Here’s an exciting life update: I broke my wrist. I’m not going to go into how it happened, except to state that it did not involve alcohol and that my cover story is that it involved a fight with zombie ninja pirates. Not a huge deal, but definitely a frustrating and unneeded at a stressful… Continue reading Broken Bones and Open Borders
Long before I came to Oxford, I had heard about Oxford’s notorious animal rights activists. They epitomized the absolute extreme to which the movement had come: “they” broke into labs, harassed professors, and even committed acts of bombing and arson. While there were many reason why my interviews for the Rhodes and Marshall were disasters,… Continue reading The Face of Terrorism (Oxford and elsewhere)
The ideas in this post were mostly bouncing around in my head at Christmastime, but with today being the one month anniversary of the quake in Haiti—and having just attended a panel on the international community’s response to said disaster—these things seemed suddenly relevant again. – – – – – The first proper summer job… Continue reading Giving Well
There are a few questions that seem to get asked at every single animal rights event I’ve ever been to, in spite of their complete inanity. At the end of any lecture by a vegan philosopher, it’s inevitably that some carnivore with raise their hand and smugly—as if they had come up with an idea… Continue reading On “Happy Meat”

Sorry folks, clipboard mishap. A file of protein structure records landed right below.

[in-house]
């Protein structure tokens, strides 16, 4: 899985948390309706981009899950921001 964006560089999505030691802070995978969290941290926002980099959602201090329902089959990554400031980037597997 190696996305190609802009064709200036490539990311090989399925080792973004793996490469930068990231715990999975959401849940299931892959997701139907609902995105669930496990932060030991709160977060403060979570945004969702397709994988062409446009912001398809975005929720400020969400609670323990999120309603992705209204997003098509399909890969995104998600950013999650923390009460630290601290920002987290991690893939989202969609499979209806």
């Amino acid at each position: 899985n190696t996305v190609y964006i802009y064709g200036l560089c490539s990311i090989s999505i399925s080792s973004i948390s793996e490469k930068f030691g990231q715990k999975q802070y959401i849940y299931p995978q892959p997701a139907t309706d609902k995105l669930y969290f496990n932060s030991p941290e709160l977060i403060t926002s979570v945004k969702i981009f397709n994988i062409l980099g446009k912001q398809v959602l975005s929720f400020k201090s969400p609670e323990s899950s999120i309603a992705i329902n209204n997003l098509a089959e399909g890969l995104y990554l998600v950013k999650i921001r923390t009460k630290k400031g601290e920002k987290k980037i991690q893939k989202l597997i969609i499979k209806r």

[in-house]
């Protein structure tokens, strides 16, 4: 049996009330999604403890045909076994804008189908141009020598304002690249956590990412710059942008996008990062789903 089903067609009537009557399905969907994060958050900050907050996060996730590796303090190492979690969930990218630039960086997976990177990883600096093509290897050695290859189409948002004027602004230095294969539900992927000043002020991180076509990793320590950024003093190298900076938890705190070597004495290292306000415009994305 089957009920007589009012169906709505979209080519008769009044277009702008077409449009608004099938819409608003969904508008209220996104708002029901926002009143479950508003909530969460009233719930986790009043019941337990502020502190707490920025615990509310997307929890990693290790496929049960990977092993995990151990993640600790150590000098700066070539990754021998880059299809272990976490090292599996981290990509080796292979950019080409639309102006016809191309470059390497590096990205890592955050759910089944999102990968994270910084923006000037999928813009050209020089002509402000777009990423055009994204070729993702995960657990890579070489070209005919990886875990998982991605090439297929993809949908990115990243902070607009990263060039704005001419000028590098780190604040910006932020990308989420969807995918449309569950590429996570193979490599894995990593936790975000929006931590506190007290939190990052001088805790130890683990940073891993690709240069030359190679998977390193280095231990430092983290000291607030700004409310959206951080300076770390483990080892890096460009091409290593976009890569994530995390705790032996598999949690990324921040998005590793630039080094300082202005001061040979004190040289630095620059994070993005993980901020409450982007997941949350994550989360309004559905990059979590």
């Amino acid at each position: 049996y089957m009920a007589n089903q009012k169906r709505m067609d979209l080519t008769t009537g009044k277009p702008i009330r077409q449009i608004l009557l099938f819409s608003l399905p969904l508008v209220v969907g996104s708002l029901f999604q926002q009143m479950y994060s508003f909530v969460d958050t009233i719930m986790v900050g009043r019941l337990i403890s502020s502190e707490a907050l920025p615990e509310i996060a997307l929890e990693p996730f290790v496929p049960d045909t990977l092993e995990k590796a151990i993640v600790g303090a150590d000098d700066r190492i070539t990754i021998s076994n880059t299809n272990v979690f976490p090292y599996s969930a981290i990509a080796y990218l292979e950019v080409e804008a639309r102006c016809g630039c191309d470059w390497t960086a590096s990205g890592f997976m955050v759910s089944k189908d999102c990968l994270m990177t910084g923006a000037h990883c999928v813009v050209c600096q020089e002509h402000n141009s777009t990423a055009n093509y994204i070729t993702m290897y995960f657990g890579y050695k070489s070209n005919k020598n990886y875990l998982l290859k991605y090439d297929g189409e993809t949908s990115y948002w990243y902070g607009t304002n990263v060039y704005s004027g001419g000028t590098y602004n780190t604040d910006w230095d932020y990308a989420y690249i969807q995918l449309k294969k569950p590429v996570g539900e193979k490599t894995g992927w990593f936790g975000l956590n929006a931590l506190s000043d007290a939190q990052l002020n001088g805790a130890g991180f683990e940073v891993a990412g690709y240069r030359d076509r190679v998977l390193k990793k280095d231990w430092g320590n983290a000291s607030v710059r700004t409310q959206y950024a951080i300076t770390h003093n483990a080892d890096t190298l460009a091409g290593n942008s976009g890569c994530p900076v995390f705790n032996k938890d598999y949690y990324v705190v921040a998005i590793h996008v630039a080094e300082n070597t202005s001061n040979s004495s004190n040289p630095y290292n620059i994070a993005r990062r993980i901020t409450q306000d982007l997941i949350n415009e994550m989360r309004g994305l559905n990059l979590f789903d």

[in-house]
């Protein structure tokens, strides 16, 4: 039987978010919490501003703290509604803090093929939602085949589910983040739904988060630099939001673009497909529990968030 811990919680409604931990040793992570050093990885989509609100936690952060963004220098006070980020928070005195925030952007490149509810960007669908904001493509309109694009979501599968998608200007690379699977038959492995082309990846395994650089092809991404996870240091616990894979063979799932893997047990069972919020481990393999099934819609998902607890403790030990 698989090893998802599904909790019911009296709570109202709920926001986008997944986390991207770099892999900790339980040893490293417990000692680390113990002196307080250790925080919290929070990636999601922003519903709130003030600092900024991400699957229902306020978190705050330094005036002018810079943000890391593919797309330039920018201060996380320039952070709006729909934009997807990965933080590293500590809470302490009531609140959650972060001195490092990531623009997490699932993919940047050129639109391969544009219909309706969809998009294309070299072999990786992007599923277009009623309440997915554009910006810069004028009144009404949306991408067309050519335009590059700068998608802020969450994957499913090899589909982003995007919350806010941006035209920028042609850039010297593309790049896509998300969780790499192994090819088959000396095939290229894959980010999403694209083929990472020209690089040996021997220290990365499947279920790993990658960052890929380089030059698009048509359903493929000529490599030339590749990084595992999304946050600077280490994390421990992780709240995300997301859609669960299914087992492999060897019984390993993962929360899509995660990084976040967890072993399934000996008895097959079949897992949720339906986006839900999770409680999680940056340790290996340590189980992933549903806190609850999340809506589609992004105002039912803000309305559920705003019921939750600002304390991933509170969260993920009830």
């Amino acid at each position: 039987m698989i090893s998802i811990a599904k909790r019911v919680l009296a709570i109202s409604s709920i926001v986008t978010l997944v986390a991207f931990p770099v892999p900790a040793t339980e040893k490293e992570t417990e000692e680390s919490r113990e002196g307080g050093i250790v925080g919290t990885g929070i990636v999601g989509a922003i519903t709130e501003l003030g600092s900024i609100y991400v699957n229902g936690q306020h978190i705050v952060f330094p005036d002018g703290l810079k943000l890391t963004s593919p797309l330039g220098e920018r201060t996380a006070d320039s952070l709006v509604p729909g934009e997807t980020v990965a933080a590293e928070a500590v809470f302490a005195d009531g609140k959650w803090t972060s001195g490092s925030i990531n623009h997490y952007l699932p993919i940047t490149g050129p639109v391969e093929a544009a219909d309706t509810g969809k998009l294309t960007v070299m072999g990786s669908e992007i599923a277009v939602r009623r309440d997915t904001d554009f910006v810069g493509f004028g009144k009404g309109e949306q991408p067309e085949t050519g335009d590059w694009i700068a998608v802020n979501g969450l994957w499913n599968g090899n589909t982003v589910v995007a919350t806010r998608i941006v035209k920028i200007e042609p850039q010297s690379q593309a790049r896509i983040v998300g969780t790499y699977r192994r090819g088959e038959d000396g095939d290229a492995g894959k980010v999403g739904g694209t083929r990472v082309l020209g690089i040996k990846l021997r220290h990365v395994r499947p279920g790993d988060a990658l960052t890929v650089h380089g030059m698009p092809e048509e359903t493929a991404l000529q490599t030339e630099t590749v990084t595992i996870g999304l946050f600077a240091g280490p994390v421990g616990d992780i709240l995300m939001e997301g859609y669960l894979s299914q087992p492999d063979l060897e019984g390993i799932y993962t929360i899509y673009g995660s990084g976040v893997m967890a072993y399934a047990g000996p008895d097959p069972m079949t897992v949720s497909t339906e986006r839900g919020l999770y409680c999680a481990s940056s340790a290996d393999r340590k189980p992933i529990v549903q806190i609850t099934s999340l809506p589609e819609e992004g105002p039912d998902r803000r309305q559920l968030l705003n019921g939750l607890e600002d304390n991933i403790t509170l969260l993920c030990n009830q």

I am used to being a spectacle. You can’t have a six inch, half-black half-white Mohawk and not expect stares. (Indeed, in retrospect, I am willing to admit that you can’t have a six-inch, half black half-white Mohawk and not want stares, at least to a degree.) Kids tend to be the most unfiltered in… Continue reading Mzungu!
Let’s play a game. It’s called the ULTIMATUM GAME. (Cue sinister music – but don’t get too excited). You have one-hundred dollars to divide between yourself and another person. You can divide it however you’d like. However, the other player will have a chance to accept or reject your offer. If they accept it, both… Continue reading The Project, Part III: Games!
There’s something ironic about receiving Walter Kirn’s new book, Lost in the Meritocracy, as a graduation present. Obviously the well-wisher who bought it for me figured I would be interested in reading what people are saying about Princeton, but it certainly doesn’t make graduating seem like much of a cause for celebration. The book—written by… Continue reading Climbing the Meritocracy